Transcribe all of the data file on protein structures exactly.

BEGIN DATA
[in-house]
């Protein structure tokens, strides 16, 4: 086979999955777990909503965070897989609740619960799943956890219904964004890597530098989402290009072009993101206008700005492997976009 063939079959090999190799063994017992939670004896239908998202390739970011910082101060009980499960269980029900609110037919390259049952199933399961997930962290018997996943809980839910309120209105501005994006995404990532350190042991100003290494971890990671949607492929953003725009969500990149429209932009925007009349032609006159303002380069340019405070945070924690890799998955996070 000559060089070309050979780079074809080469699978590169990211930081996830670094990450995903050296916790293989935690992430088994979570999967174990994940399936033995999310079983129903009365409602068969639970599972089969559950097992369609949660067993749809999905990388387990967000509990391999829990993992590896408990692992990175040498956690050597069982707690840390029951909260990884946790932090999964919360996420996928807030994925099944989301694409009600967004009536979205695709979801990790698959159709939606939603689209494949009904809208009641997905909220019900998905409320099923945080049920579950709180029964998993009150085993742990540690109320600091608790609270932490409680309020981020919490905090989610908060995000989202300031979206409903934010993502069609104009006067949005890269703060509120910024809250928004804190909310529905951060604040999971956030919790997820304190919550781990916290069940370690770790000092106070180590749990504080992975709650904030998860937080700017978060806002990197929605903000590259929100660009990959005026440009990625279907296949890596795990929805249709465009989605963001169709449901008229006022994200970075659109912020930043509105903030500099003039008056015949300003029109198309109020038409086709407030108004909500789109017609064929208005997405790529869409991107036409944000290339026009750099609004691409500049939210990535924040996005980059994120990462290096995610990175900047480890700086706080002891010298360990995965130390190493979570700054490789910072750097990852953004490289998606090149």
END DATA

[in-house]
């Protein structure tokens, strides 16, 4: 086979999955777990909503965070897989609740619960799943956890219904964004890597530098989402290009072009993101206008700005492997976009 063939079959090999190799063994017992939670004896239908998202390739970011910082101060009980499960269980029900609110037919390259049952199933399961997930962290018997996943809980839910309120209105501005994006995404990532350190042991100003290494971890990671949607492929953003725009969500990149429209932009925007009349032609006159303002380069340019405070945070924690890799998955996070 000559060089070309050979780079074809080469699978590169990211930081996830670094990450995903050296916790293989935690992430088994979570999967174990994940399936033995999310079983129903009365409602068969639970599972089969559950097992369609949660067993749809999905990388387990967000509990391999829990993992590896408990692992990175040498956690050597069982707690840390029951909260990884946790932090999964919360996420996928807030994925099944989301694409009600967004009536979205695709979801990790698959159709939606939603689209494949009904809208009641997905909220019900998905409320099923945080049920579950709180029964998993009150085993742990540690109320600091608790609270932490409680309020981020919490905090989610908060995000989202300031979206409903934010993502069609104009006067949005890269703060509120910024809250928004804190909310529905951060604040999971956030919790997820304190919550781990916290069940370690770790000092106070180590749990504080992975709650904030998860937080700017978060806002990197929605903000590259929100660009990959005026440009990625279907296949890596795990929805249709465009989605963001169709449901008229006022994200970075659109912020930043509105903030500099003039008056015949300003029109198309109020038409086709407030108004909500789109017609064929208005997405790529869409991107036409944000290339026009750099609004691409500049939210990535924040996005980059994120990462290096995610990175900047480890700086706080002891010298360990995965130390190493979570700054490789910072750097990852953004490289998606090149």